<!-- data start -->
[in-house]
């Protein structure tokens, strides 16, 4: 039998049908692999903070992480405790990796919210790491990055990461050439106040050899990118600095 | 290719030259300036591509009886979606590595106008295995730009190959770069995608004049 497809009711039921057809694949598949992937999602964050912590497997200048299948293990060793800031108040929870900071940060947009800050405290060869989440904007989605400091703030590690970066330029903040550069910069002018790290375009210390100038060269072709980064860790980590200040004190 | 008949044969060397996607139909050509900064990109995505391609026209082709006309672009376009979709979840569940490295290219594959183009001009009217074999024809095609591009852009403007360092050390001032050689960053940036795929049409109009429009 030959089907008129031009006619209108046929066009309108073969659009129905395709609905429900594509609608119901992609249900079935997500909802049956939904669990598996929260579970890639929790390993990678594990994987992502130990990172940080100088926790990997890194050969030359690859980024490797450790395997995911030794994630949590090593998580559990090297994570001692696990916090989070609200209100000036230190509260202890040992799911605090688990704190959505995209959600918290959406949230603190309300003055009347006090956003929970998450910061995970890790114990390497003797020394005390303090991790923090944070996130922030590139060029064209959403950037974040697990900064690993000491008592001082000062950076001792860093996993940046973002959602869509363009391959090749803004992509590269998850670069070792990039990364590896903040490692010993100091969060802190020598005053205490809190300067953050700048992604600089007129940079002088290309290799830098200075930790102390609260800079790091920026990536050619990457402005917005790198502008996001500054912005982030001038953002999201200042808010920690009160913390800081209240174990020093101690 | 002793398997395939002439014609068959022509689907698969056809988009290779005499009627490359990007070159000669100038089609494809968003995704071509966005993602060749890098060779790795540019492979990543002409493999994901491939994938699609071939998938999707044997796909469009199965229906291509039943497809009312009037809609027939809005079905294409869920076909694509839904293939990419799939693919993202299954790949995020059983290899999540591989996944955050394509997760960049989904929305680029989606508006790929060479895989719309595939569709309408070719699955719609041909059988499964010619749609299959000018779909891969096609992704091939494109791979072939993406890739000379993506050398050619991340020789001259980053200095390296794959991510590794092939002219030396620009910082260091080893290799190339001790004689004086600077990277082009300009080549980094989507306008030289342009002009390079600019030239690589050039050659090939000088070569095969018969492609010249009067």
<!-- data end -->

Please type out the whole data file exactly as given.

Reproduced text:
[in-house]
């Protein structure tokens, strides 16, 4: 039998049908692999903070992480405790990796919210790491990055990461050439106040050899990118600095 | 290719030259300036591509009886979606590595106008295995730009190959770069995608004049 497809009711039921057809694949598949992937999602964050912590497997200048299948293990060793800031108040929870900071940060947009800050405290060869989440904007989605400091703030590690970066330029903040550069910069002018790290375009210390100038060269072709980064860790980590200040004190 | 008949044969060397996607139909050509900064990109995505391609026209082709006309672009376009979709979840569940490295290219594959183009001009009217074999024809095609591009852009403007360092050390001032050689960053940036795929049409109009429009 030959089907008129031009006619209108046929066009309108073969659009129905395709609905429900594509609608119901992609249900079935997500909802049956939904669990598996929260579970890639929790390993990678594990994987992502130990990172940080100088926790990997890194050969030359690859980024490797450790395997995911030794994630949590090593998580559990090297994570001692696990916090989070609200209100000036230190509260202890040992799911605090688990704190959505995209959600918290959406949230603190309300003055009347006090956003929970998450910061995970890790114990390497003797020394005390303090991790923090944070996130922030590139060029064209959403950037974040697990900064690993000491008592001082000062950076001792860093996993940046973002959602869509363009391959090749803004992509590269998850670069070792990039990364590896903040490692010993100091969060802190020598005053205490809190300067953050700048992604600089007129940079002088290309290799830098200075930790102390609260800079790091920026990536050619990457402005917005790198502008996001500054912005982030001038953002999201200042808010920690009160913390800081209240174990020093101690 | 002793398997395939002439014609068959022509689907698969056809988009290779005499009627490359990007070159000669100038089609494809968003995704071509966005993602060749890098060779790795540019492979990543002409493999994901491939994938699609071939998938999707044997796909469009199965229906291509039943497809009312009037809609027939809005079905294409869920076909694509839904293939990419799939693919993202299954790949995020059983290899999540591989996944955050394509997760960049989904929305680029989606508006790929060479895989719309595939569709309408070719699955719609041909059988499964010619749609299959000018779909891969096609992704091939494109791979072939993406890739000379993506050398050619991340020789001259980053200095390296794959991510590794092939002219030396620009910082260091080893290799190339001790004689004086600077990277082009300009080549980094989507306008030289342009002009390079600019030239690589050039050659090939000088070569095969018969492609010249009067």